Mormography, are you sure I equated "anti-Mormon" with merely not being "pro-Mormon"? I've explicitly renounced such use of that term, so if I made or appeared to make that mistake somewhere, I'd certainly like to correct it. Can you point to the offending passage? Or is this just not quite fully pro-Mormon gainsaying?

Mormography said...

Here the assessment that I am anti-Mormon is made essentially because I am not pro-Mormon, declaring Mormons to be flawed as the rest of humanity equates to declaring "as bad as you say", and for some bizarre reason using comparative religion terminology also makes anti-Mormon to which I responded here

Jeff Lindsay said...

My mistake for trying to talk to you, Mormography. I guess I should have expected the "more of the same" answer. If you think that a website or blog whose whole purpose is to criticize and belittle another faith and is fixated on criticizing that faith is somehow not "anti" that faith, well, you're welcome to that opinion, but it's silly.

Anonymous said...

So Eveningsun, what does atheism mean for you and do for you?

Well, among other things, not having a divine source for answering the Big Questions means having to think think through questions of morality oneself, by reading up on what others have said about it, discussing it with others, etc.

It also means valuing as much as possible the time one has with friends and loved ones in the here and now. If this mortal existence is the only one we have, then it's crucial to make it count.

-- Eveningsun

James Goldberg said...

We emphasize "critical thinking" a lot in schools, but it often seems to result in dismissive, throw-out-the-baby-over-a-speck-in-the-bathwater thinking.

I wonder whether we should encourage "thorough thinking" instead--take some positions and reject others, but be able to understand both.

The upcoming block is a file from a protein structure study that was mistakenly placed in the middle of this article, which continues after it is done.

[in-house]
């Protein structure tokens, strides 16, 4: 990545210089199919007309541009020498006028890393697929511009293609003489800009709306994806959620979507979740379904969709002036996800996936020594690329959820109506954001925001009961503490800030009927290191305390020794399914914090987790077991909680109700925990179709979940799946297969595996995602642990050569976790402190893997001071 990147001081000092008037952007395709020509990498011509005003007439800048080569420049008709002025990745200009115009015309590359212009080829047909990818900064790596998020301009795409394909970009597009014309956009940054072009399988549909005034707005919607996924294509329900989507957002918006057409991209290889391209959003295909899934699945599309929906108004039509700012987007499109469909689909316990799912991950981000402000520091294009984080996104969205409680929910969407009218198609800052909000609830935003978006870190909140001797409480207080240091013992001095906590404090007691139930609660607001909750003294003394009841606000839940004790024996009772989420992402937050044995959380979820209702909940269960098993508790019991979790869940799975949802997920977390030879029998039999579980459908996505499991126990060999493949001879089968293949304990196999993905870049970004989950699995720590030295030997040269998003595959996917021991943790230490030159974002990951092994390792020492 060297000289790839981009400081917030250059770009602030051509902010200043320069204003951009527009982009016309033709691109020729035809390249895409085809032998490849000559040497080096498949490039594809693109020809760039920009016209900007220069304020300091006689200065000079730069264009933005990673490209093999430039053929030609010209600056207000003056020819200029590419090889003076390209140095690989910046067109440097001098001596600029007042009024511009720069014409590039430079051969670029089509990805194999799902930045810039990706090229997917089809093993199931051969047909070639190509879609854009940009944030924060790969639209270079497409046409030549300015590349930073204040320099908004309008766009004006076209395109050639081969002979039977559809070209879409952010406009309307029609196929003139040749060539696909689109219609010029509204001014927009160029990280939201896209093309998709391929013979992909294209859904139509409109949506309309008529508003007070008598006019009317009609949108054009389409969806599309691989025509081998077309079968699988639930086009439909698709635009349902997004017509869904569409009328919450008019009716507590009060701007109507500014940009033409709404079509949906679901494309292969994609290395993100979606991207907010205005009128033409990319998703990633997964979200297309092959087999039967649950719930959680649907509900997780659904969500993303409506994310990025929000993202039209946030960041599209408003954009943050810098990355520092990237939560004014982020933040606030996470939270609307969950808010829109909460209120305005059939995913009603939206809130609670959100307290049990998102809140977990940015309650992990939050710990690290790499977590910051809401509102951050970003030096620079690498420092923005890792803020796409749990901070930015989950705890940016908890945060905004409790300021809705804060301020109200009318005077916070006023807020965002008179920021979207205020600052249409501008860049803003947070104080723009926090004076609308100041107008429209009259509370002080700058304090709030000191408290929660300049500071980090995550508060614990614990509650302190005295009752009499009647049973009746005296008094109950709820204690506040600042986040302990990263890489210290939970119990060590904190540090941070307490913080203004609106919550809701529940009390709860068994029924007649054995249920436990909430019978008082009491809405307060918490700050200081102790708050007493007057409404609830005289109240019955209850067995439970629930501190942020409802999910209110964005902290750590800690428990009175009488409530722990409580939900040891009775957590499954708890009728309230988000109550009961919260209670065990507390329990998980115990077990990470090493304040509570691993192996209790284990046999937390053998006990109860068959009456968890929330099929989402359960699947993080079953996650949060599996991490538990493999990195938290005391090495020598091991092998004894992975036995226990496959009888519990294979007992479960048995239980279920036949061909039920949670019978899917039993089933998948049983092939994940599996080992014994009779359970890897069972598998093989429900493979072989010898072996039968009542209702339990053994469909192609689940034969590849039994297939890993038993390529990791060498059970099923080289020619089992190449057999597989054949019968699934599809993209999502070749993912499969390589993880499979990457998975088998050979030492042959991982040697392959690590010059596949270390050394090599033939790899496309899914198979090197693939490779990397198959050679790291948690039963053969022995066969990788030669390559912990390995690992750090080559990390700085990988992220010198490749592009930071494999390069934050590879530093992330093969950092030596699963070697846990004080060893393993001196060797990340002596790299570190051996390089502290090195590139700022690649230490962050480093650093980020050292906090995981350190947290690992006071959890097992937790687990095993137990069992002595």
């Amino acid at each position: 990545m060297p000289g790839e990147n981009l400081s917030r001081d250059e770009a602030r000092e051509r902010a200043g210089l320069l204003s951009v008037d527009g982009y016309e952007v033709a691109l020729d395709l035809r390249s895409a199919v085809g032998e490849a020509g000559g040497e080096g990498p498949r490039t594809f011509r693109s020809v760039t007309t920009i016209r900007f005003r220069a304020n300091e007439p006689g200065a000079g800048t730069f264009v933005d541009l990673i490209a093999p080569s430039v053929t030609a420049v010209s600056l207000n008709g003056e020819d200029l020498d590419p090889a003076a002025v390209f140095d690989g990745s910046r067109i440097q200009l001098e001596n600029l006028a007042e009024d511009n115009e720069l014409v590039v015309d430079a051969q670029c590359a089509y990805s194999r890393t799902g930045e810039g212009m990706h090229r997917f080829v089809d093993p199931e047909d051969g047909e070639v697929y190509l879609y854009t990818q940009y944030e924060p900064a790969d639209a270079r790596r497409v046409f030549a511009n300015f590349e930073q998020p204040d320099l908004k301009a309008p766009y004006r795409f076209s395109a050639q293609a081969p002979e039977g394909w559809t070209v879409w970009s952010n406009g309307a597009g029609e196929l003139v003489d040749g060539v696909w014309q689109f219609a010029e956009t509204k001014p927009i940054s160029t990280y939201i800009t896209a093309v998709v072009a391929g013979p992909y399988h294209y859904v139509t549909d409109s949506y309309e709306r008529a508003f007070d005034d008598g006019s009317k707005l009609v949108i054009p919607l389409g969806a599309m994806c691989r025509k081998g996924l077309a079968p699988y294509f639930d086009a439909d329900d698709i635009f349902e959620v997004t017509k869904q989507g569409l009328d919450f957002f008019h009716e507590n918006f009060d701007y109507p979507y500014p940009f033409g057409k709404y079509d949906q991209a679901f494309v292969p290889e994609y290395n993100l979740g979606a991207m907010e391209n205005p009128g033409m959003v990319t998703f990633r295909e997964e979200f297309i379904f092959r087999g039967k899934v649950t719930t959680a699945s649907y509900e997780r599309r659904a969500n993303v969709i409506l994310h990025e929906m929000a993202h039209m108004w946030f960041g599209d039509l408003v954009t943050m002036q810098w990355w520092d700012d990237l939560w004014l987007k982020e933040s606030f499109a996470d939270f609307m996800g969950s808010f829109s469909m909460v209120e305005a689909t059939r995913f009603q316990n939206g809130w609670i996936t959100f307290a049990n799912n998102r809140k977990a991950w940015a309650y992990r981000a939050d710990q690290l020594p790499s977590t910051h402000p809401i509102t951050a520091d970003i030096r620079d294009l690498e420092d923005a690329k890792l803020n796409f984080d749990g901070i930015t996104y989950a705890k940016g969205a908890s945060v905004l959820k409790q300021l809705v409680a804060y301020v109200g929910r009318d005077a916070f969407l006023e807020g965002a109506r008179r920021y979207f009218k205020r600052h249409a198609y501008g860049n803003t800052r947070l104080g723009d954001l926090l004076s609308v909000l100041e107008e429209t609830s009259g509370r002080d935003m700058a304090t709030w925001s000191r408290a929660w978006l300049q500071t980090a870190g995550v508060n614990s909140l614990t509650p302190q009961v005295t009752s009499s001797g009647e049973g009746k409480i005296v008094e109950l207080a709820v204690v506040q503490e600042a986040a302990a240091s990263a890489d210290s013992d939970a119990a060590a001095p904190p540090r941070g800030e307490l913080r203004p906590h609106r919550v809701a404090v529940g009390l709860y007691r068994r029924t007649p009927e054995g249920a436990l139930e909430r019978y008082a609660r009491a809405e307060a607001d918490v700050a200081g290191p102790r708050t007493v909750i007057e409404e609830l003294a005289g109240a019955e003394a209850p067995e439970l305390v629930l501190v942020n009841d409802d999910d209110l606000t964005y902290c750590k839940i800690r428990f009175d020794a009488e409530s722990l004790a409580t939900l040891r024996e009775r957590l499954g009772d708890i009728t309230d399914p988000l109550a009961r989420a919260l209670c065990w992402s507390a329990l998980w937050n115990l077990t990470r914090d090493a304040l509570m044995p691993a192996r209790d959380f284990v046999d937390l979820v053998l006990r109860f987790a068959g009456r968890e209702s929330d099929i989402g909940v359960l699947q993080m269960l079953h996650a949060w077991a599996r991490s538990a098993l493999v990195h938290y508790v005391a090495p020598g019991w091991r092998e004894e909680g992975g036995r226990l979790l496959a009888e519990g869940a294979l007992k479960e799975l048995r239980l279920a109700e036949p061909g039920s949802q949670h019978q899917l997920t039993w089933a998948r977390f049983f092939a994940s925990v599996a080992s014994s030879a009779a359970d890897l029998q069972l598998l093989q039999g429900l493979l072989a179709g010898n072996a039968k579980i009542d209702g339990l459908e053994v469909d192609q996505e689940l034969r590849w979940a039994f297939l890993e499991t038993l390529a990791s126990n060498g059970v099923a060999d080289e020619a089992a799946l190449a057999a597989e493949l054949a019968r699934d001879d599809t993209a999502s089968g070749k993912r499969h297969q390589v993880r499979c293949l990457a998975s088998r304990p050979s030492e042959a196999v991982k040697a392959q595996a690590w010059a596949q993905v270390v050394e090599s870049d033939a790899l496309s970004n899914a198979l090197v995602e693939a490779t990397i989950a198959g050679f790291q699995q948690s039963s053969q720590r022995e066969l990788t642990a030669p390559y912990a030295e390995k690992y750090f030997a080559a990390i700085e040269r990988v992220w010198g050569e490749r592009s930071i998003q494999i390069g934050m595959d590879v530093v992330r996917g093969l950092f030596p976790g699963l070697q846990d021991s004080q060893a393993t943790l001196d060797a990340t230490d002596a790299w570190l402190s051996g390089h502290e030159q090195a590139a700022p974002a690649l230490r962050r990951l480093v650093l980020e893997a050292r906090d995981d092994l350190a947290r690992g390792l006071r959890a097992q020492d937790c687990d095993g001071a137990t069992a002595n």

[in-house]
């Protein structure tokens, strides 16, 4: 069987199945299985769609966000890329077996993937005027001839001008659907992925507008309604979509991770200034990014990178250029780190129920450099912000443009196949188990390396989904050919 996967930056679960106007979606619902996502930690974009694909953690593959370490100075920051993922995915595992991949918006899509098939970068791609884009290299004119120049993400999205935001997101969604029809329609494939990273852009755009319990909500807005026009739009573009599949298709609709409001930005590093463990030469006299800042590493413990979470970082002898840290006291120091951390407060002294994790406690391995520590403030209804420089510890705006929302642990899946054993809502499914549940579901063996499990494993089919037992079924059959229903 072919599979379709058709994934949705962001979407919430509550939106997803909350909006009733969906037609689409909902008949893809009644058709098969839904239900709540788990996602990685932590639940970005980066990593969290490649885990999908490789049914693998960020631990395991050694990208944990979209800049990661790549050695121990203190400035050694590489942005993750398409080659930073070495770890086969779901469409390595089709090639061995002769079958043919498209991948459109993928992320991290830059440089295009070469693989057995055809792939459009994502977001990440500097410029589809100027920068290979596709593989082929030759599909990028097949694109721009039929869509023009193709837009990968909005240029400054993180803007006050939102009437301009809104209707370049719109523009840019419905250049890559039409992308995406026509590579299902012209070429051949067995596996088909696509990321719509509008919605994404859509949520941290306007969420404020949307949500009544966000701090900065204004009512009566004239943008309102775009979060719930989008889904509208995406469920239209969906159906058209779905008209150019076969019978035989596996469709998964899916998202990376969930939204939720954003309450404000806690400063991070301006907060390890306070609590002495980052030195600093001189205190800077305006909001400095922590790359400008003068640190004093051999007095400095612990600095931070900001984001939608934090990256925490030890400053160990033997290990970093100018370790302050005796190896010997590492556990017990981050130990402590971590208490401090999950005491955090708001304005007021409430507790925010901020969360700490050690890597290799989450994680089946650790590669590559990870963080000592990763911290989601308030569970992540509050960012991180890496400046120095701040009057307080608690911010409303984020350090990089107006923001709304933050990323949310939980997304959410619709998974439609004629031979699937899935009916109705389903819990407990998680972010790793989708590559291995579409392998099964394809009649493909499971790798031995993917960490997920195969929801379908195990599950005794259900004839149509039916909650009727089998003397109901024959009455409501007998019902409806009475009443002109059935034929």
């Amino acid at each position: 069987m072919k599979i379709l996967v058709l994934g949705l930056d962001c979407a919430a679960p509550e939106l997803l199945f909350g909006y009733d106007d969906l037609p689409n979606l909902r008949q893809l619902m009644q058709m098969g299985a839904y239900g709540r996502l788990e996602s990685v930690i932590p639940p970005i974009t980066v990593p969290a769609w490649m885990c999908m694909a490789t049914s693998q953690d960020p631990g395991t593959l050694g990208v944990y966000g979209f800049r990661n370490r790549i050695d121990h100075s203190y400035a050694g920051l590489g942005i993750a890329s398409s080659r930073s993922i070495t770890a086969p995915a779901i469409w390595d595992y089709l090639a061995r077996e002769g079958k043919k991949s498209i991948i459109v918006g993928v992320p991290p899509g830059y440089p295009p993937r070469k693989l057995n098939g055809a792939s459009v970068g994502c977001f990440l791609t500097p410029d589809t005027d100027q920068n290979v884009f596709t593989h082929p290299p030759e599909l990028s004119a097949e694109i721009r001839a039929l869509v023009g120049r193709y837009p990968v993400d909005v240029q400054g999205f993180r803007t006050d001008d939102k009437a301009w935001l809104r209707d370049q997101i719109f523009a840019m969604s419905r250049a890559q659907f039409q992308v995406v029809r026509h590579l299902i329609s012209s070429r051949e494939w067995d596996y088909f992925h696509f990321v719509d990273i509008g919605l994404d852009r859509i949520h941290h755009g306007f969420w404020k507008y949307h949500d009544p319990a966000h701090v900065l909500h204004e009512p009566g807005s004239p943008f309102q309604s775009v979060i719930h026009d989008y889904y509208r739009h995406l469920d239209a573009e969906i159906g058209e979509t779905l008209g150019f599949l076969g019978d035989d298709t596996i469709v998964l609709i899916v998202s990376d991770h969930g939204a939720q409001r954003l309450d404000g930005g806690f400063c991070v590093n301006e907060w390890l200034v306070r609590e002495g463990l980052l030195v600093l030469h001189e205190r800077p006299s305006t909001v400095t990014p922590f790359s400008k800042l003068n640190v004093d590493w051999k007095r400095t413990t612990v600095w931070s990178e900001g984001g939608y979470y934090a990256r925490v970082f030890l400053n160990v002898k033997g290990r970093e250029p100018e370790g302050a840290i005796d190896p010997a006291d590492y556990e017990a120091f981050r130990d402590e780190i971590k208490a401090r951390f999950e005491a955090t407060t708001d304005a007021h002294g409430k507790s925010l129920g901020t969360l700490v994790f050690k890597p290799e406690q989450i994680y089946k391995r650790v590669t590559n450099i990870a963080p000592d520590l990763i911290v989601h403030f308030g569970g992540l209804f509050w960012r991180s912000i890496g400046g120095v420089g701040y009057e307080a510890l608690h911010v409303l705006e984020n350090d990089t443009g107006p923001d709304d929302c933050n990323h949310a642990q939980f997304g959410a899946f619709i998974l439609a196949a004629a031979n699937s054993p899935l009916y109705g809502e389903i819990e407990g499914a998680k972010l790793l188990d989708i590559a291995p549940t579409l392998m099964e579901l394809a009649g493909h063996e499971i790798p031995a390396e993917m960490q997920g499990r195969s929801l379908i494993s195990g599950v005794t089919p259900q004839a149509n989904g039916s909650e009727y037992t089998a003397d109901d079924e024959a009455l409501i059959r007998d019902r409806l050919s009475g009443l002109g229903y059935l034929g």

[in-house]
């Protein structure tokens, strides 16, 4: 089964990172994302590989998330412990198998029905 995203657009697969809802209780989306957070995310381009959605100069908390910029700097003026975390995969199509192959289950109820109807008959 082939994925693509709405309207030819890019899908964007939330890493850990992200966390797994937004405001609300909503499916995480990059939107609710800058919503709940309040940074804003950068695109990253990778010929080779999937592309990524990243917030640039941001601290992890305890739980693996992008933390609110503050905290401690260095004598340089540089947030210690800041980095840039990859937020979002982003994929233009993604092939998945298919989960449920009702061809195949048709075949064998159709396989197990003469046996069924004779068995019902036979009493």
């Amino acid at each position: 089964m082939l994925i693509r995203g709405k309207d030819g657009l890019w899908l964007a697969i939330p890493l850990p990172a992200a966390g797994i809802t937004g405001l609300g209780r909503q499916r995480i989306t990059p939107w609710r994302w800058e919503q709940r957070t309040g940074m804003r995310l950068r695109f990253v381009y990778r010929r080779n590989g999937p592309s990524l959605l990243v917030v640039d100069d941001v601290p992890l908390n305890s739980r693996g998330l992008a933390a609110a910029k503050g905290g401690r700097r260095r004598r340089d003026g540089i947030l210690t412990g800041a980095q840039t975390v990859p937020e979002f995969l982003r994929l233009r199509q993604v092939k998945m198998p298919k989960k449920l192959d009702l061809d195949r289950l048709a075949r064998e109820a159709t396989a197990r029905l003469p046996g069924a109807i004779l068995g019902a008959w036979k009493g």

Openminded said...

"...take some positions and reject others, but be able to understand both."

This was definitely the original intent of critical thinking/reasoning.

But heck, words come with baggage, and we know it. I avoid saying I'm atheist in public and opt for agnostic, just to avoid the Dawkins reputation

Mormography said...

Yeah, it was too good to be true to think you were actually considering freeing yourself of hate and contention, Mormanity. It was silly of me to think that you might actually be interested in genuine dialogue. Though, you have convinced me that being labeled with deliberate discussion killing terms such as “anti” is the ultimate complement and something to be proud of, depending on who it is coming from (those that incapable of addressing the discussion so they attack the man).

Mormography said...

It appears that in Mormanity’s mind correcting people such as himself equates to belittling another faith. Even the Mormon leadership has grown tired of people such as himself and Daniel Peterson claiming to represent the entire faith. Mormanity must have chosen his handle because in his mind he is Mormonism personified. Now that is just silly.

Jeff Lindsay said...

Another interesting claim you've put in my mouth, Mormography. Representing the entire Mormon faith? As I pointed out in a recent post, I can't even get my normally very supportive LDS wife to agree with me on some issues. I don't speak for her. I don't speak for the entire faith. I speak for me and hope that some of it is accurate enough to help others. Just about every LDSFAQ page of mine has a disclaimer of this sort: these are just my answers, not official viewpoints of the Church.

Daniel Peterson I think would say much the same thing, but I can't speak for him, either.

Mormography said...